less efficient is because there are no ethanol-only engines being produced. if you don't follow motorsports, you wouldn't have a clue about anything other than BS "testing" people do with flex-fuel vehicles.

"more harmful manufacturing"? really? care to show some proof of that? cracking plants pollute quite a bit. i'd love to see a shred of proof on this.

the only thing you are correct on is that increasing food prices are due to inflation; not lack of supply.

RE: What the ****?
By Reclaimer77 on 10/13/2011 4:49:03 PM , Rating: 2
Okay whatever lol

your current engine produces heaps of carbon monoxide.

Umm I wouldn't say "heaps" because I have an ultra low emissions vehicle. But the point is ethanol combustion releases even MORE carbon monoxide and other carcinogens than gasoline. At best it's a tie, so again, how is that "better" for the environment. It's neither renewable NOR is it reliable.

less efficient is because there are no ethanol-only engines being produced.

Exactly, so that's not a valid argument. You can't have a comparison against something that does not even exist! Hello?

if you don't follow motorsports

Another stupid point because race cars have no emission requirements and have no mandated emissions control equipment. Plus they are tuned completely different than a street legal road car would be, not to mention weight a boatload less! Apples to oranges completely here.

Are you seriously supporting a fuel that requires 30% more energy to produce than it actually puts out though?

RE: What the ****?
By inperfectdarkness on 10/17/2011 1:39:06 PM , Rating: 2
again, where is ANY proof that ethanol require 30% MORE energy to produce than it generates when consumed? please, i'm all ears. last time i checked, ethanol was 80% efficient (compared to 30% efficient for hydrogen).

ethanol IS renewable. it's an annually renewable derivitive of solar energy (from whence all our energy comes, to be honest). even given a wash between pollutants between energy souces, the one that i can grow every year > the one that has a finite quantity available.

motorsports ARE applicable because that is where innovation is happening. of course you and i don't drive racecars; but a lot of what we do have in passenger cars was pioneered in racecars throughout history. (steering, suspension, valve design, etc).

ethanol ran in a dedicated internal-combustion engine can produce the same amount of HP as a larger displacement gasoline engine; because of its octane and burn capabilities. when you decide to start comparing fuel consumption vs. power output on DEDICATED engines, you'll easily see that the famed "30% less fuel economy" is a gigantic load of bunk.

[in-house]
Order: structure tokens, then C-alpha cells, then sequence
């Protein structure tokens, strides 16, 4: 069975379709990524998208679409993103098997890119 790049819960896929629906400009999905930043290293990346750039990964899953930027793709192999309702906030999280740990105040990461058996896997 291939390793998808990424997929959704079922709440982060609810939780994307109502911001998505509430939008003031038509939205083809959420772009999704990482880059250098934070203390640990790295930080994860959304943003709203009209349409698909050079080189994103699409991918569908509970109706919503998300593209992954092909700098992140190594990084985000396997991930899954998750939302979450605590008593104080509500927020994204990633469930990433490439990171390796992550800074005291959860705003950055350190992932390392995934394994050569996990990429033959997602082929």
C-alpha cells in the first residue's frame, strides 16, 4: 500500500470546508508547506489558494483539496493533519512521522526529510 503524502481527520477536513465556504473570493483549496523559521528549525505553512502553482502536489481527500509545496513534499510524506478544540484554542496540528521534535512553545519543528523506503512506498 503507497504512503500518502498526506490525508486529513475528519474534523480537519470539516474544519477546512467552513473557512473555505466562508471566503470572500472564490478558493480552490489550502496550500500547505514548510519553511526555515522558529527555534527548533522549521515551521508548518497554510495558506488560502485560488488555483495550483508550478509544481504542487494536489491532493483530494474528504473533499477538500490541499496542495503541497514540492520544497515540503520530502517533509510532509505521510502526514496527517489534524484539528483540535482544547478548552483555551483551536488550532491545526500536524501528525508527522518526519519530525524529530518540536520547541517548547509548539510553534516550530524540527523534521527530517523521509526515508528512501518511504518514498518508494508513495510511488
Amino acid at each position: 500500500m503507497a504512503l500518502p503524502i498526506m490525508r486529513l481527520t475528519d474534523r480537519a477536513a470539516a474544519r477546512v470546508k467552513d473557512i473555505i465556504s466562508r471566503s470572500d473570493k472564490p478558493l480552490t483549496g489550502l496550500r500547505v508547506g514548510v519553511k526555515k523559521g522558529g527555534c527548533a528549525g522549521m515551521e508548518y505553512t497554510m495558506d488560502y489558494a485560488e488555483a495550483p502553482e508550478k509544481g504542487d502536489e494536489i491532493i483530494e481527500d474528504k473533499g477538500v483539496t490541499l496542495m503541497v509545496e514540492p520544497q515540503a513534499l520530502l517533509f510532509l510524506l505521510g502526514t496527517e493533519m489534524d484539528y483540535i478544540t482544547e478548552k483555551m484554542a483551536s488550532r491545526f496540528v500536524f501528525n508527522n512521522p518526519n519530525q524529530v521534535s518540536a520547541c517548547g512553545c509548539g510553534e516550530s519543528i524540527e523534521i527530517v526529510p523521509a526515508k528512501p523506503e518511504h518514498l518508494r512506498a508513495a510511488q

RE: What the ****?
By idgarad on 10/13/2011 4:02:06 PM , Rating: 2
Look how much milk has gone up in the past year for example, that's not made with corn obviously.

Actually since the subsidy, plenty of farmers switched to sugar corn resulting in lower volumes of a wide variety of other crops. You forget there are only X number of acres of farmland in the USA (which can never increase at this point now). Given Y% of non-ethanol crops at a given cost. The subsidy drew farmers to decrease Y in favor of ethanol crops. This shorts supply and drives up prices on everything that used to be grown in that Y% of farm land. So yes, milk, beets, pumpkins, green beans, soy, water mellon, hell any crop that didn't have a price point that was beating the ethanol subsidy was at risk of a price increase due to farmers choosing to grow a more profitable, due to the subsidy, crop.

RE: What the ****?
By Reclaimer77 on 10/13/2011 5:01:54 PM , Rating: 2
My point wasn't that ethanol hasn't impacted food prices at all. But I maintain that the main factors is fuel costs, inflation, and speculating.

RE: What the ****?
By cjohnson2136 on 10/13/2011 4:54:02 PM , Rating: 2
Not saying I don't agree with you but they feed dairy cows that corn you are talking about. So that corn going up would raise milk prices in theory.

RE: What the ****?
By Reclaimer77 on 10/13/2011 5:35:52 PM , Rating: 2
Not saying I don't agree with you but they feed dairy cows that corn you are talking about. So that corn going up would raise milk prices in theory.

Well I'm reading that only about 1/3 of the corn used in ethanol is "feed grade". The rest would actually kill them because of the high starch grade and the fact that it has virtually no nutritional value.

Again, I'm totally against Ethanol fuel. But I believe it fails on it's own merits. The whole 'food for fuel' thing might grab headlines, but it's not exactly accurate.

RE: What the ****?
By cruisin3style on 10/13/2011 6:47:38 PM , Rating: 2
1/3 of 5.05 billion bushels = insignificant??

RE: What the ****?
By Reclaimer77 on 10/13/2011 6:54:20 PM , Rating: 2
Okay look, what do you want from me? Food prices are expected to continue to rise next year higher than the rate of inflation. How can you attribute that strictly to Ethanol? We have high inflation and high fuel prices. Hello? You should know that markets don't eat higher operating costs, they pass it on to the consumers.

I said Ethanol played a role in it, I'm NOT going to sit here all night and defend a fuel I hate. I'm just being realistic about the root causes of food prices.